BlackBerry CEO hoping to avoid future layoffs, expects to be profitable by 2016

This morning's earnings report may not have been BlackBerry's favorite moment, but John Chen seems confident in his vision for the company's future -- and his ability to turn things around. Speaking with a small group of analysts and reporters, Chen mentioned that this coming year will be critical for BlackBerry, saying that it will be an investment year. We can't say we disagree; certainly the deal with Foxconn (which Chen specifies does not involve any licensing agreements, ensuring government relations remain under BlackBerry's control) will require a lot of additional effort and resources on his company's part. Chen seems adamant that this "investment" will not include layoffs, however, "if [he] can avoid it." Certainly no guarantee, of course, but Chen is confident that this quarter was just a hiccup that will help BlackBerry find future financial success, and that he expects his company to be cash flow-neutral by 2015 and profitable by 2016, and wants to do it using growth, rather than saving money through cuts. In fact, Chen plans to build up an Enterprise sales force "to take it back to the market."

Chen also spoke to his new position as chief executive, saying that the "interim" title has been removed, and he's now the man in charge for the foreseeable future. But for how long, exactly? As long as it takes to get the company on strong financial footing. "My step one was to have the company financially out of harm's way. I can't say I've done it today, but we are on a good path." He definitely wins the prize for the most confident CEO of the year.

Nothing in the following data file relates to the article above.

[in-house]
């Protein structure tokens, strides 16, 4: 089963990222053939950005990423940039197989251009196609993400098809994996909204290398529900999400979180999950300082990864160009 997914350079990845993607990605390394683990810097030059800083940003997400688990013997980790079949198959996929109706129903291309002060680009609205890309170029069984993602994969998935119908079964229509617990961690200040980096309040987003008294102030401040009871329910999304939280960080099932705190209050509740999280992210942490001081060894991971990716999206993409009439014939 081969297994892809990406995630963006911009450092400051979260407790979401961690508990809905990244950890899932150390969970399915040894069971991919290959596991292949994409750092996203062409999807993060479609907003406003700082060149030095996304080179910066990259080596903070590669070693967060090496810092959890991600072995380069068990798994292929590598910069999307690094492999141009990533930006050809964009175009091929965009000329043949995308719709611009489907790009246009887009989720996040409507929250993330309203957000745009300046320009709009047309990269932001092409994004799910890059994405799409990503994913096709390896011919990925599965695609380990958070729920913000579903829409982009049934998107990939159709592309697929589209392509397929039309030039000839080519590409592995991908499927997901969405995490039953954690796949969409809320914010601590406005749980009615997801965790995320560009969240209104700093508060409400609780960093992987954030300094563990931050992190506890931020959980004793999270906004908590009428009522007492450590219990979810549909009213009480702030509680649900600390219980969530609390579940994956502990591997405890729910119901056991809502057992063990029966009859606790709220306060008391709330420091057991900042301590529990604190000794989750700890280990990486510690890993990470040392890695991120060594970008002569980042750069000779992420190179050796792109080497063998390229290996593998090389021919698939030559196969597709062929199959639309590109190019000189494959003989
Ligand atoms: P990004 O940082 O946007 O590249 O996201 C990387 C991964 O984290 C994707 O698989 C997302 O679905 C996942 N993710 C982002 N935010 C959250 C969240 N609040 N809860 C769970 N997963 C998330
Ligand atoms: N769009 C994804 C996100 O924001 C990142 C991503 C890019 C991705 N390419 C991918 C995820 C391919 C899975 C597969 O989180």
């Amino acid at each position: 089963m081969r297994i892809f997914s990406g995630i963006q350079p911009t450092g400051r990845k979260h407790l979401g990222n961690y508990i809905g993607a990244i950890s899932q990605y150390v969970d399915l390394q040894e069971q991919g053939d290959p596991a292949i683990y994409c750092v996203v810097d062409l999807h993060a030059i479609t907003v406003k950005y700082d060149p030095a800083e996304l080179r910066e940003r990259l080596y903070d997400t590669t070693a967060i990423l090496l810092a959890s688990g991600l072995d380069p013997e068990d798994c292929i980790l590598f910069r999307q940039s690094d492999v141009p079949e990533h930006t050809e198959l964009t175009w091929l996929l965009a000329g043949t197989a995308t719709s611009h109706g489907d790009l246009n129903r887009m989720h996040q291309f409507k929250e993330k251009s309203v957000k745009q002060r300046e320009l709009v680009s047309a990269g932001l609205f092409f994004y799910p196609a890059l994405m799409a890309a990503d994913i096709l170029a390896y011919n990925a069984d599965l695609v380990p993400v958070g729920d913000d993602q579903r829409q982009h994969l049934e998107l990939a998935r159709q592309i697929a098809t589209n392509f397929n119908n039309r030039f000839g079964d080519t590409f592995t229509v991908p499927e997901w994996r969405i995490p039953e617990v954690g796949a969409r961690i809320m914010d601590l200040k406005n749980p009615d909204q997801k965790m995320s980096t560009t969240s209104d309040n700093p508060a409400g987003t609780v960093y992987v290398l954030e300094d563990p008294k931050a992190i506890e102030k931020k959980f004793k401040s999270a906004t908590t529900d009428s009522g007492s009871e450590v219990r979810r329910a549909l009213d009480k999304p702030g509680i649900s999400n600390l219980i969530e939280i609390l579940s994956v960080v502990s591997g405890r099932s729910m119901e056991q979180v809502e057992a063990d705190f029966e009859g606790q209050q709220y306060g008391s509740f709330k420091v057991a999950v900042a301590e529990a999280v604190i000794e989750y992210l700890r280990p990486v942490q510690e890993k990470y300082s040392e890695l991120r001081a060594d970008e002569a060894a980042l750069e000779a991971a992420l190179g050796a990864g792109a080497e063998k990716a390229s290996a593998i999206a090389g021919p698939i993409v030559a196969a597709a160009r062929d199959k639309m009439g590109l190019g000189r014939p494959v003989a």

Additionally, Chen mentioned that BlackBerry will be building a security technology center in Washington, DC to work with big government clients like the Department of Defense. This new center, which will be several thousand square feet, will primarily employ engineers (although he doesn't specify if these engineers will be transferred there or if BlackBerry will enjoy a hiring spree). This makes sense, given Chen's insistence that one of the company's biggest areas of focus must be on security for regulated industries, in which government relations will play a huge role.

Also, if you've been concerned that these recent announcements mean that the company may not put as much of an emphasis on keyboards as it has done in the past, good news: The new CEO doesn't plan to ditch keyboards anytime soon -- he mentioned that BlackBerry customers still want them, so he'll continue to listen to his customers.